n. A short, simple task that a company outsources for a small fee, particularly to workers in the third world.
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Microwork gives marginalized people a chance to earn a living by playing a vital role in the business processes of big companies. In parallel, the organization assists local entrepreneurs in running microwork centers, helping to grow a new pool of business talent across the developing world.
—Leila Janah Charyath, “Human Intelligence is a Green Export: an Interview with Samasource's Leila Janah,” Examiner.com, April 10, 2011
This has developed into a new line of business for Amazon, called Mechanical Turk, which brings together people seeking online piecework with employers looking to farm out tasks. The infoDev report reckons there are now around 100 such online labour exchanges: there’s now a word for them in Chinese, witkey. Some crowdsourced tasks are long and complex, and require special skills. But many are simple and quick, and the software tools needed to perform them are provided for the worker—this sort of task is known as "microwork".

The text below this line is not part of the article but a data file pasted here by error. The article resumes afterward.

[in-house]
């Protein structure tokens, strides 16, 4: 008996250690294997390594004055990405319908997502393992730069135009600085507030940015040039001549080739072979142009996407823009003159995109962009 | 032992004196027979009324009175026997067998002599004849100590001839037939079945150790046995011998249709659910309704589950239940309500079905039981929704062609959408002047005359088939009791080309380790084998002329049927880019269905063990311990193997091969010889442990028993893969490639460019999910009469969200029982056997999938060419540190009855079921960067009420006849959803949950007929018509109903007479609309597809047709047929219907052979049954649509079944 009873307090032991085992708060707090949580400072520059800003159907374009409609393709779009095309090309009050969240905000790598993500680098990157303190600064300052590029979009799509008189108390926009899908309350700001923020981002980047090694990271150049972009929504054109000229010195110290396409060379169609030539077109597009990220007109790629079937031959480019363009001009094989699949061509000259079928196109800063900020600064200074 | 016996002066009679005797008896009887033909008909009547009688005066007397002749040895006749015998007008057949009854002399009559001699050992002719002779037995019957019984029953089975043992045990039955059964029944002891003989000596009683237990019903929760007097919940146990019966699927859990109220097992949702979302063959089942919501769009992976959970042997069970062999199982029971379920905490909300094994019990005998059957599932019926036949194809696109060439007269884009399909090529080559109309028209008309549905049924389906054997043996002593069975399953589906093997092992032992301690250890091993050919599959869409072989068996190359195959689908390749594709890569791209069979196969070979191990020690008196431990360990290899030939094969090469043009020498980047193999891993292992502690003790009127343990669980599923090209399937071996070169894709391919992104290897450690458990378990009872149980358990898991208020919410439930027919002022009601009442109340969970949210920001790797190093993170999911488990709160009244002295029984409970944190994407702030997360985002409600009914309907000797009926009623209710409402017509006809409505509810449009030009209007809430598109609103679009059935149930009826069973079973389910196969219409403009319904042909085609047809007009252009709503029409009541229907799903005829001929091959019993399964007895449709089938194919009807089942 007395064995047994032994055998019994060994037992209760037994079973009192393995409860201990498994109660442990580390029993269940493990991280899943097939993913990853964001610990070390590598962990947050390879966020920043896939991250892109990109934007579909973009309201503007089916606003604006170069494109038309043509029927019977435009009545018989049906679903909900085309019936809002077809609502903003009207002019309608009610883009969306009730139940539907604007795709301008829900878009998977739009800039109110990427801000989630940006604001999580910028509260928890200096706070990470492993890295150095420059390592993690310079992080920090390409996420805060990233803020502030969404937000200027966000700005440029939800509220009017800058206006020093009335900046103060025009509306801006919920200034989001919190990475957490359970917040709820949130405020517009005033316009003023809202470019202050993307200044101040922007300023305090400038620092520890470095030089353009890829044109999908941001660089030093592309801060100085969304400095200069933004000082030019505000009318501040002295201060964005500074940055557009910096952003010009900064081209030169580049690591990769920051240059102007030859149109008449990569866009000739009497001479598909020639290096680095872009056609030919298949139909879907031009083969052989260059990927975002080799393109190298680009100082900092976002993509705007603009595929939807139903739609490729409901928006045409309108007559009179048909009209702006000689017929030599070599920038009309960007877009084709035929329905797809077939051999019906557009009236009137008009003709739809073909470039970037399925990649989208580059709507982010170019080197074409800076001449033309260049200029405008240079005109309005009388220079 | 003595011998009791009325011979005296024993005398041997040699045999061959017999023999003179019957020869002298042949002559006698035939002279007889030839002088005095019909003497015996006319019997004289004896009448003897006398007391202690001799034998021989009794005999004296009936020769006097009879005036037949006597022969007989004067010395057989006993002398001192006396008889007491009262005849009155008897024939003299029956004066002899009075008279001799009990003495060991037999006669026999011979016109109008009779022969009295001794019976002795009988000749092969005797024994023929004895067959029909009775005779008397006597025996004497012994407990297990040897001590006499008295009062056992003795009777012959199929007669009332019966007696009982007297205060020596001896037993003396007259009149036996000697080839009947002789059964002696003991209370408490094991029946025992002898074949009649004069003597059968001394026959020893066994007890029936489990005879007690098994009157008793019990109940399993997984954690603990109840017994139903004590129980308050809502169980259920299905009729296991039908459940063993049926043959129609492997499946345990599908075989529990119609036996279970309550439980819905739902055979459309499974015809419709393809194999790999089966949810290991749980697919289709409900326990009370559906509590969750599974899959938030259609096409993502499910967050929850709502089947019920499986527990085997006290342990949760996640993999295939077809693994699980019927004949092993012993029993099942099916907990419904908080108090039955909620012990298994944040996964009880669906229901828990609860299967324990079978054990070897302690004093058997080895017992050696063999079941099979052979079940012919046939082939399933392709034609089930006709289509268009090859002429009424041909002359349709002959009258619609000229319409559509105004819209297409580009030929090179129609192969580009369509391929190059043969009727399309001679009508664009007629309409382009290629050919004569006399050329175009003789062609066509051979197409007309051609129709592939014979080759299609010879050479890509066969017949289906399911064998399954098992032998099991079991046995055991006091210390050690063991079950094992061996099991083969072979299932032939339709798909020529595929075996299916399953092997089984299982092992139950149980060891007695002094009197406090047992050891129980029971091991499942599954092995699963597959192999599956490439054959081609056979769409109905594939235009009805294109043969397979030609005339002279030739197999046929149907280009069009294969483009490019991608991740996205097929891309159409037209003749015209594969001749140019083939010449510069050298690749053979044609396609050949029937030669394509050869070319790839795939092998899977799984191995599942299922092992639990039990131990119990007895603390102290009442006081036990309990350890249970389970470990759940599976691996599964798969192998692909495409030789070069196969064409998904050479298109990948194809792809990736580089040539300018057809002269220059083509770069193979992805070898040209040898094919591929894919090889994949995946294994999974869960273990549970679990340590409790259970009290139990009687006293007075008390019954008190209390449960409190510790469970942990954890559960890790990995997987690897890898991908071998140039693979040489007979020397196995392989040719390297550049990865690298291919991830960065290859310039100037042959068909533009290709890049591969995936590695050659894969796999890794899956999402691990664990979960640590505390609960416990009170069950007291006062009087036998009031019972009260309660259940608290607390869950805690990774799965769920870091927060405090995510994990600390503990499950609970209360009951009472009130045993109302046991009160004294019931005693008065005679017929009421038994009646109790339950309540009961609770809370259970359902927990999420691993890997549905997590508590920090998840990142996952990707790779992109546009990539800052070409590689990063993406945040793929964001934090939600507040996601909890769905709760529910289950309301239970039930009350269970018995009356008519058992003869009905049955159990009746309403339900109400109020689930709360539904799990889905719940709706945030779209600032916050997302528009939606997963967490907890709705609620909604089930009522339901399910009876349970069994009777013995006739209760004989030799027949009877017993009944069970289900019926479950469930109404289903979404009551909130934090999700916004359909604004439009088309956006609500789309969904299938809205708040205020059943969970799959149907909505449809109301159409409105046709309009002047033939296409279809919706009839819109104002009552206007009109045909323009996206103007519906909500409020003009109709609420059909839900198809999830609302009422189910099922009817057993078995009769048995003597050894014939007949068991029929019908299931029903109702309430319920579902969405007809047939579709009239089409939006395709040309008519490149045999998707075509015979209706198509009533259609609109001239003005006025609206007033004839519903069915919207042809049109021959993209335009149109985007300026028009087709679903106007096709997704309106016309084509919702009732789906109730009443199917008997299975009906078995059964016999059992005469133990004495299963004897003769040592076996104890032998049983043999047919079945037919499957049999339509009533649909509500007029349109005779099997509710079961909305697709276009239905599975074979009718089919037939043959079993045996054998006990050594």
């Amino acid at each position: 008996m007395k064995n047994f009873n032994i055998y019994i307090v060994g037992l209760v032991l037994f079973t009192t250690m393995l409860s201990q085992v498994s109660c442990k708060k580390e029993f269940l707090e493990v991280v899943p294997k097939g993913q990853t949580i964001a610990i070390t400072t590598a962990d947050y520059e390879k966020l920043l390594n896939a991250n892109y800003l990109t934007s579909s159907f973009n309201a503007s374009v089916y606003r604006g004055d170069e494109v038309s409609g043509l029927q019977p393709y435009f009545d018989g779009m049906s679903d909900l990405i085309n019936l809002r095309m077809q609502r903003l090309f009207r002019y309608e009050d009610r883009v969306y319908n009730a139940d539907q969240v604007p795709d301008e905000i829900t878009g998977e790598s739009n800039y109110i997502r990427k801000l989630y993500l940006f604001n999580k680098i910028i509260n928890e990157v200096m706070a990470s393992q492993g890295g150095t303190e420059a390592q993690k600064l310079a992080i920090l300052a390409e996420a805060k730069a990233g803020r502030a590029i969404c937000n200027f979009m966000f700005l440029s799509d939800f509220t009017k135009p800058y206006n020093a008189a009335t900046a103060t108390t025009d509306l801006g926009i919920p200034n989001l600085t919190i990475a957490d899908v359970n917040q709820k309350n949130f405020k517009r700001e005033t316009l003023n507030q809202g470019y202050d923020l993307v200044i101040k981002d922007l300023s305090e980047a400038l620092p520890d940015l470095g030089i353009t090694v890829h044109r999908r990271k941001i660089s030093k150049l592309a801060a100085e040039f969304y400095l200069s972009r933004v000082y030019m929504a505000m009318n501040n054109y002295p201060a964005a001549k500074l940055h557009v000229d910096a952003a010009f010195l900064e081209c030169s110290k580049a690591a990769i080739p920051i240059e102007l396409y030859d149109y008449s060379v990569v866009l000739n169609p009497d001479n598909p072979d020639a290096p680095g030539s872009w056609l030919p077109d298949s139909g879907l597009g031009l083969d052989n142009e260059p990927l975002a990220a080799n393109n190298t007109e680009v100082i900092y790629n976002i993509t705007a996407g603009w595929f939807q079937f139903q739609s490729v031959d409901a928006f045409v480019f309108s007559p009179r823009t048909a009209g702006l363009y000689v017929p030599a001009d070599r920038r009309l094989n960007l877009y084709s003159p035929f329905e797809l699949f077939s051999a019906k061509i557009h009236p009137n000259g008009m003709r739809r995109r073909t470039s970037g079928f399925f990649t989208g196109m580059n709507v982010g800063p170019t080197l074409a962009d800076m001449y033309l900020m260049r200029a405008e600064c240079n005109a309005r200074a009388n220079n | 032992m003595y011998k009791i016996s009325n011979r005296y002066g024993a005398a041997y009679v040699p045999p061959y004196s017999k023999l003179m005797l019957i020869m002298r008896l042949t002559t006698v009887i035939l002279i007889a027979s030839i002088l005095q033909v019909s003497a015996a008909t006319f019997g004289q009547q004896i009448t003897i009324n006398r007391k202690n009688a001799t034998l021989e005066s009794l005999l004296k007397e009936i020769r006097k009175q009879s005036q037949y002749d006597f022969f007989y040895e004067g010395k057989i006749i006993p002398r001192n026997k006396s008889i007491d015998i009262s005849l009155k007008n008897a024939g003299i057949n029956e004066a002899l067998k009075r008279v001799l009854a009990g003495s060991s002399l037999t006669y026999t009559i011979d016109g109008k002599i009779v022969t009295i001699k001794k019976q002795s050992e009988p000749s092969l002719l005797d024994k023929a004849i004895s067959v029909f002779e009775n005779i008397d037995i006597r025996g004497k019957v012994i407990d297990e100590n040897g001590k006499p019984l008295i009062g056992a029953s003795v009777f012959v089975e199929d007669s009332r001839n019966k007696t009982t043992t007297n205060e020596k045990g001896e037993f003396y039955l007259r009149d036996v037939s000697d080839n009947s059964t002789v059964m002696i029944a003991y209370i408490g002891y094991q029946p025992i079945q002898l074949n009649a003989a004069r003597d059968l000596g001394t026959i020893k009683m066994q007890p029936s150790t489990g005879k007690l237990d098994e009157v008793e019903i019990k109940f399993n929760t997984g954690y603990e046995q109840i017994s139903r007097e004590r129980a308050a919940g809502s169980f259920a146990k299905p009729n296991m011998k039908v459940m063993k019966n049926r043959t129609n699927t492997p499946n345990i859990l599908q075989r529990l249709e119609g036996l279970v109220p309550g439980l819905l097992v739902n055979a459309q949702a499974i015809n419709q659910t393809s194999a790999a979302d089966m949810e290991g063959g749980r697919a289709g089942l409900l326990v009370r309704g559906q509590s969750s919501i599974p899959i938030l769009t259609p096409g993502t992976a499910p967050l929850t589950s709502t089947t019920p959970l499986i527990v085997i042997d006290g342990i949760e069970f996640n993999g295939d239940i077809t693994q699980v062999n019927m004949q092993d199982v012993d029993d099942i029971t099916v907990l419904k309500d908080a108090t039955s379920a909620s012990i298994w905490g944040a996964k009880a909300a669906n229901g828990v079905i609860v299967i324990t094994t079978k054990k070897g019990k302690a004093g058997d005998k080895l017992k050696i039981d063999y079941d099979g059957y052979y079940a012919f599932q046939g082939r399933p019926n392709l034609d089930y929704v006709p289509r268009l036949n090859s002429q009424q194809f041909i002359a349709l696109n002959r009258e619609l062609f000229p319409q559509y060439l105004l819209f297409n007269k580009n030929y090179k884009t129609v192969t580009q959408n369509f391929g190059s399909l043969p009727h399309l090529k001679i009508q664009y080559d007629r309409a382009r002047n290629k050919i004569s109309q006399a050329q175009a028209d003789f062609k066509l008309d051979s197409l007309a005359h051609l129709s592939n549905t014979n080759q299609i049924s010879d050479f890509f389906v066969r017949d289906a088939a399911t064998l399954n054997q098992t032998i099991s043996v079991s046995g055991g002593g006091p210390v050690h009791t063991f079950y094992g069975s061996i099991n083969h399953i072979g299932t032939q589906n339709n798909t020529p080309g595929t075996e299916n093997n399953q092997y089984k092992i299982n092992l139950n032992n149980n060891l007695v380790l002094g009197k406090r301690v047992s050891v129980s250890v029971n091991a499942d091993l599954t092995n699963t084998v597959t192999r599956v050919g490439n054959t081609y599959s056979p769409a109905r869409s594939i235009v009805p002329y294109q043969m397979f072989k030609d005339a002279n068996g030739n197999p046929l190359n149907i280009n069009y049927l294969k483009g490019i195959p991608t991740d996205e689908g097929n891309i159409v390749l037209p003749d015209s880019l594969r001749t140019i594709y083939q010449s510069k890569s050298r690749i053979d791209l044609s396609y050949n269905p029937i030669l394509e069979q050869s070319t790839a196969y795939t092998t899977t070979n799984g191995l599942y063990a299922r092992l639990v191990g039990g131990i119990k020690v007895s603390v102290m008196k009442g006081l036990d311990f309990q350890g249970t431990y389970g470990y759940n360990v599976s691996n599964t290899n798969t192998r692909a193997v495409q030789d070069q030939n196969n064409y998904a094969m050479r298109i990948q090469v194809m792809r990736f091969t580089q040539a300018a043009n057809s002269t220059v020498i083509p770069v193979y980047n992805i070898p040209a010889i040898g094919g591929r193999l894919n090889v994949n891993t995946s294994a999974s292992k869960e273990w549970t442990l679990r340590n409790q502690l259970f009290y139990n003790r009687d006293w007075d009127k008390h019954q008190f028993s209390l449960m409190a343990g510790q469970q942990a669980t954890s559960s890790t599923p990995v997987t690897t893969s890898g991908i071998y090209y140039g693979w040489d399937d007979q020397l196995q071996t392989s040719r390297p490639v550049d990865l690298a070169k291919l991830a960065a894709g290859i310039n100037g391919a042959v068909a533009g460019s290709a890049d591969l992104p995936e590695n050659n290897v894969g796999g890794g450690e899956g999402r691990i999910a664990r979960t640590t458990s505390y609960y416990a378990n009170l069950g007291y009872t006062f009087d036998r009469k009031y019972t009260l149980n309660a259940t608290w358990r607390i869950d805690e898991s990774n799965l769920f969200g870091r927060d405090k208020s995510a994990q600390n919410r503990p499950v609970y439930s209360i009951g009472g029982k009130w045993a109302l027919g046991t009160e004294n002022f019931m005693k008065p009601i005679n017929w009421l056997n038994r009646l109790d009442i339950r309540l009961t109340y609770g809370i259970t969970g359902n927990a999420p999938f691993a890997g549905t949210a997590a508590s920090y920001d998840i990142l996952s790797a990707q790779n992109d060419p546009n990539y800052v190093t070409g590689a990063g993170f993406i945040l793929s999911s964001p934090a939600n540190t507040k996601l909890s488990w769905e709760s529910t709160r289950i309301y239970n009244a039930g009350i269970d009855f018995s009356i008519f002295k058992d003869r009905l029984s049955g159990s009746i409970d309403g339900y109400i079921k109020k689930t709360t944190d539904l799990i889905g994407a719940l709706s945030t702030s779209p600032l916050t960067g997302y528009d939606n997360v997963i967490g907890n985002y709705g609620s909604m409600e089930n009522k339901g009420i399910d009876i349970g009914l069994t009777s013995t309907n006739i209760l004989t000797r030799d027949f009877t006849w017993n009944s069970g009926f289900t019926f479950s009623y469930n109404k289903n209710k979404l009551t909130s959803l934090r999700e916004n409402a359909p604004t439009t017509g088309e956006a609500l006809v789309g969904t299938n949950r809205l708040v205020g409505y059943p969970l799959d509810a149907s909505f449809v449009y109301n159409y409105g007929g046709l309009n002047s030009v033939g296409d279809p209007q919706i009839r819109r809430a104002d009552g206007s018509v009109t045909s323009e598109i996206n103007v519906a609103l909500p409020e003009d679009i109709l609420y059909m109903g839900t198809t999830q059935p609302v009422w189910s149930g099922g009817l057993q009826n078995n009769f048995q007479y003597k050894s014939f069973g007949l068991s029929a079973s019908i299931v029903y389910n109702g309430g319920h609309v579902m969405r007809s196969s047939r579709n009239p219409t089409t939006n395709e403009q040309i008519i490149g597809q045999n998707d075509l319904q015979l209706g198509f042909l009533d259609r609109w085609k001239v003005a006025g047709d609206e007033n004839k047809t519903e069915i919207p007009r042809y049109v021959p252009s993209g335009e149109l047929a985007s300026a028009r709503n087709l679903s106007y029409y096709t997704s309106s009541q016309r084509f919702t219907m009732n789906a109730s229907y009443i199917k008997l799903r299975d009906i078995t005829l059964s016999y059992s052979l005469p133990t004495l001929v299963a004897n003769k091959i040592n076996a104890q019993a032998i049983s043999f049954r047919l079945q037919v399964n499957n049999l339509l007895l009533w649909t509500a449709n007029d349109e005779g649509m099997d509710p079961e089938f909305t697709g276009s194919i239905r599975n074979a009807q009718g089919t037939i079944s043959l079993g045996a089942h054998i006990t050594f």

—“Jobs of the future,” The Economist, April 07, 2011
2008 (earliest)
And so, that is something that a human can usually do very, very quickly. And so, we built this service called Mechanical Turk and it's really for organizing micro work for $0.01 or $0.02 or $0.03, we can get somebody to look at those two detail pages on our Web site, and say, yes, these are the same products.
—Jeff Bezos, “Amazon.com, Inc. Shareholders Meeting,” Fair Disclosure Wire, May 29, 2008
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